Smithfield Elks Lodge #2359 Celebrates 50 Years of Service to the Community

By Marilyn Busch

Smithfield Elks Lodge #2359 has made an impact on this area in the half-century since it was first chartered on October 28, 1966. While the Lodge has seen much change over the years, one thing has remained constant – the Smithfield Elks’ unwavering devotion and service to their local community.

The Elks Lodge membership is well known for a wide variety of area-based charitable programs that benefit local youth, veterans and individuals with special needs. As the Smithfield Lodge’s Exalted Ruler Timothy S. Chilinski said, “There are many needs that the Lodge fulfills in its position as a charitable partner for the community. We have many committees staffed by dedicated Elks volunteers in order to meet the needs of the people of Smithfield and surrounding communities.”

The Lodge just recently generously donated $2,500 to five different recipients: Greenville Boy Scouts, Georgiaville Boy Scouts, Providence Canteen, the Military Lounge at T.F. Green Airport and the North Providence Fire Department.

You would be hard-pressed to find a Smithfield family who has not in some way benefitted from the Elks’ local efforts. From financially supporting deserving students through scholarships and educating them on drug awareness, the Smithfield Elks have had a lasting impact on local youth. Their sports programs give school age boys and girls an opportunity to learn the values of healthy competition and good sportsmanship.

Exalted Ruler Chilinski sums up his feelings on the organization’s mission, saying “When I am asked why I became an Elk, I tell people that I feel fortunate and it is time to give back to those that need help.” He adds, “You only know the full meaning of being an Elk by seeing what we do in the community. You get a warm feeling in your heart when you see our children participate in the hoop shoot or soccer shoot, when one of Smithfield’s students receives a scholarship, or you see the delight on the faces of the veterans from the Bristol Home at our Veterans Day dinner.”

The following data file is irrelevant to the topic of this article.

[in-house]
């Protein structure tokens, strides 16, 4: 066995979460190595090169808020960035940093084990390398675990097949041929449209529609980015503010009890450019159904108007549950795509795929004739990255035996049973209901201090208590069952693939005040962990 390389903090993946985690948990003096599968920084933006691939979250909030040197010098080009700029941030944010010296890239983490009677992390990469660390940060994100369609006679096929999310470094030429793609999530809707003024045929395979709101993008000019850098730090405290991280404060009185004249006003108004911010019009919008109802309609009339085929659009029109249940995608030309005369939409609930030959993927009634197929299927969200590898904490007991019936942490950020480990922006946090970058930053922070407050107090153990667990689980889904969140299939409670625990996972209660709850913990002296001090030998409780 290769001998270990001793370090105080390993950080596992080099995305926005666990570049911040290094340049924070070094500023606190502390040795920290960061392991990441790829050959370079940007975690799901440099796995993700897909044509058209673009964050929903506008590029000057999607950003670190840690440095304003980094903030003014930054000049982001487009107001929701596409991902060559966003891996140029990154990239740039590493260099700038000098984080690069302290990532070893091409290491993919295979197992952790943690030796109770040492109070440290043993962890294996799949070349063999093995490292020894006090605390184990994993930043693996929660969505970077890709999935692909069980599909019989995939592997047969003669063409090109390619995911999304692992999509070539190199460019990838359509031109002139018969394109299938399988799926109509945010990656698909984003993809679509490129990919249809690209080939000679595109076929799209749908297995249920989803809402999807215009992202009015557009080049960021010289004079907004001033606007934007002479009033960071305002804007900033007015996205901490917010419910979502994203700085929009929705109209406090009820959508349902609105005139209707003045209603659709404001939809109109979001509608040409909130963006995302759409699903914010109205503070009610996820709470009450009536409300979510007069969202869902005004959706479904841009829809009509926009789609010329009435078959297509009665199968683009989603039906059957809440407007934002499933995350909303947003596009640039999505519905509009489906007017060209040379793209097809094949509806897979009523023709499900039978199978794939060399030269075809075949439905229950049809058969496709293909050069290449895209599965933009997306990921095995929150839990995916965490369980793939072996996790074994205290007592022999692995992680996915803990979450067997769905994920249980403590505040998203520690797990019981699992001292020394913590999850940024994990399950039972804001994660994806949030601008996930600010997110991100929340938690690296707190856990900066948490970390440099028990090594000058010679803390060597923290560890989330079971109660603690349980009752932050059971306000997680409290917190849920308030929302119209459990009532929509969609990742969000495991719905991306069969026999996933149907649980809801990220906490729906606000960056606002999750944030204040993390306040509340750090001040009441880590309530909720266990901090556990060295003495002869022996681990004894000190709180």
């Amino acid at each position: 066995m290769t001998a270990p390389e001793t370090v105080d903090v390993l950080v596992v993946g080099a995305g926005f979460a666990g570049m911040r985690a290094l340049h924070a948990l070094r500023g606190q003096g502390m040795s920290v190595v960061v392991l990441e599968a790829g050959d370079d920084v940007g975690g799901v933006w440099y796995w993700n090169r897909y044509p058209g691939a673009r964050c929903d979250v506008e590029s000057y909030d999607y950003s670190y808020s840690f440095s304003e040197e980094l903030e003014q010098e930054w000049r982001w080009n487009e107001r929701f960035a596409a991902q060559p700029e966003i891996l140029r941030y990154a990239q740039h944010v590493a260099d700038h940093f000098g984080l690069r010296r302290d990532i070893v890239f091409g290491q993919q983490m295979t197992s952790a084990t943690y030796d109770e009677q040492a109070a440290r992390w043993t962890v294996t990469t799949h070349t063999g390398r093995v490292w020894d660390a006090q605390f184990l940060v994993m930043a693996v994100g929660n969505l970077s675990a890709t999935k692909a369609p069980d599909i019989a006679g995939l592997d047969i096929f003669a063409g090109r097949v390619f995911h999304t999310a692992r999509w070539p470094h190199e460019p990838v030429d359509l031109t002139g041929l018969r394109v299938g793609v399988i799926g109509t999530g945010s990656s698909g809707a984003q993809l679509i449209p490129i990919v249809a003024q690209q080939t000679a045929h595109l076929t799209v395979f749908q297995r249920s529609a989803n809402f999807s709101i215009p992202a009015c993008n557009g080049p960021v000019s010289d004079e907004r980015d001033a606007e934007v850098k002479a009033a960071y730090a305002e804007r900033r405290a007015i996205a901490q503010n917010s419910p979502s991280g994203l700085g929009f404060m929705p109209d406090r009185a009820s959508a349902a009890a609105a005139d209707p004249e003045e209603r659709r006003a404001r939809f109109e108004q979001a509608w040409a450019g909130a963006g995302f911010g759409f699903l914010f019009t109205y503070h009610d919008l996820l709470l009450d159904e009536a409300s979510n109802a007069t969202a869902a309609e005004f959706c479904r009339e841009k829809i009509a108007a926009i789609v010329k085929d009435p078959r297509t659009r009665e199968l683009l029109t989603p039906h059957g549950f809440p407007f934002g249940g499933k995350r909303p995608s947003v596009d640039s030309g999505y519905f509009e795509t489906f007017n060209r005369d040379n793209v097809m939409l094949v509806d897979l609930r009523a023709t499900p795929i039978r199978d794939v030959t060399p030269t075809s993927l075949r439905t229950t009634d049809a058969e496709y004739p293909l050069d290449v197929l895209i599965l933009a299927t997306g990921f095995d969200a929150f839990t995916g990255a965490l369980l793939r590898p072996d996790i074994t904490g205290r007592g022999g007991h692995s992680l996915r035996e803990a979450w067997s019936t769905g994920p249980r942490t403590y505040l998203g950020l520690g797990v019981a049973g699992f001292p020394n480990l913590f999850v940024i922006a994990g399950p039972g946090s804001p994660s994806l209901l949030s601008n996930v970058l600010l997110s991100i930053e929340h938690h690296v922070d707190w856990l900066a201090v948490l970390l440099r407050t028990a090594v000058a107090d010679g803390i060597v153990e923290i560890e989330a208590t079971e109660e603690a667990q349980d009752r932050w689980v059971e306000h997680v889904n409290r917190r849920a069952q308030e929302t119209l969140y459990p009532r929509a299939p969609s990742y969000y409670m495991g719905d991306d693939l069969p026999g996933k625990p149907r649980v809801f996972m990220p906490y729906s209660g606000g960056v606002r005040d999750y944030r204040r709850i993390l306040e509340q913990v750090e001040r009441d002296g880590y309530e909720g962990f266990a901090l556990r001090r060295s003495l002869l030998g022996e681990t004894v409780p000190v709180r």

The group thrives on a strong sense of patriotism, seen annually through their commemoration of Flag Day and honoring retired U.S. military for their service. The Smithfield Lodge also accepts grant requests on behalf of disabled individuals in financial need. The Elks are committed to assisting the local special needs population and the 10 statewide lodges recently joined together to host a summer outing for 1,250 Rhode Islanders with special needs.

With all they have accomplished at golden age of 50, the Smithfield Lodge is a relative youngster within the national Benevolent and Protective Order of Elks organization, which traces its roots back to 1868. Originally chartered as a New York based social group, the organization soon solidified its mission to be a social group devoted to providing charitable services. After some debate, the national founders soon adopted the elk as the symbol for the community-centered fraternity. The stately elk seems a fitting representation of the group’s mission and patriotic nature – a distinctively American creature seen as a representation of strength, courage and wisdom. Today the Smithfield Elks are among 10 lodges in Rhode Island, its membership contributing to the group’s more than 850,000 national members.

The Smithfield Lodge #2359 is located on a 2.75-acre lake-view property at 326 Farnum Pike originally purchased in 1966. Over the years the group has seen their membership grow from the original 170 charter members to the more than 500 that belong to the Smithfield Lodge today. The leadership expects to see that number reach over 600 by next spring.

Of the original Smithfield Lodge founders, only five survive today to celebrate the Lodge’s landmark 50th Anniversary. John Cunningham, one of the remaining founding members is Chairman of the #2359 Lodge’s 50th Anniversary Committee. A second generation Elk, Cunningham has been with the Smithfield group from the very beginning, starting with group’s early search for a building to call their own.

Over the next 50 years the group accommodated their growing membership by expanding the original structure into a relaxed lounge with a bank of sunny windows that wrap around the side of the building. Open daily, the lounge offers much in the way of fellowship, with weekly karaoke and live music every Saturday night featuring such local names as Vini Ames Band, Cool Change and Calamari Brothers.

In recent years, the Elks have constructed an open-air pavilion that overlooks Stump Pond. The spacious open-air covered picnic area comfortably accommodates 100, with a full bar, BBQ and horseshoe pits. The Elks largest venue available for rent is a function room seating 300. Under rustic chandelier lighting and expansive wood-beamed ceilings, the Elks Lodge ballroom will be the setting for the group’s 50th Anniversary event on October 15. Cunningham’s committee has much planned for the landmark celebration, including cocktails, a banquet dinner, dancing and a look through the Lodge’s storied history.

For more information on the Smithfield Elks Lodge 50th Celebration, their many charitable efforts or how to become a member, call the Lodge at (401) 231-9820.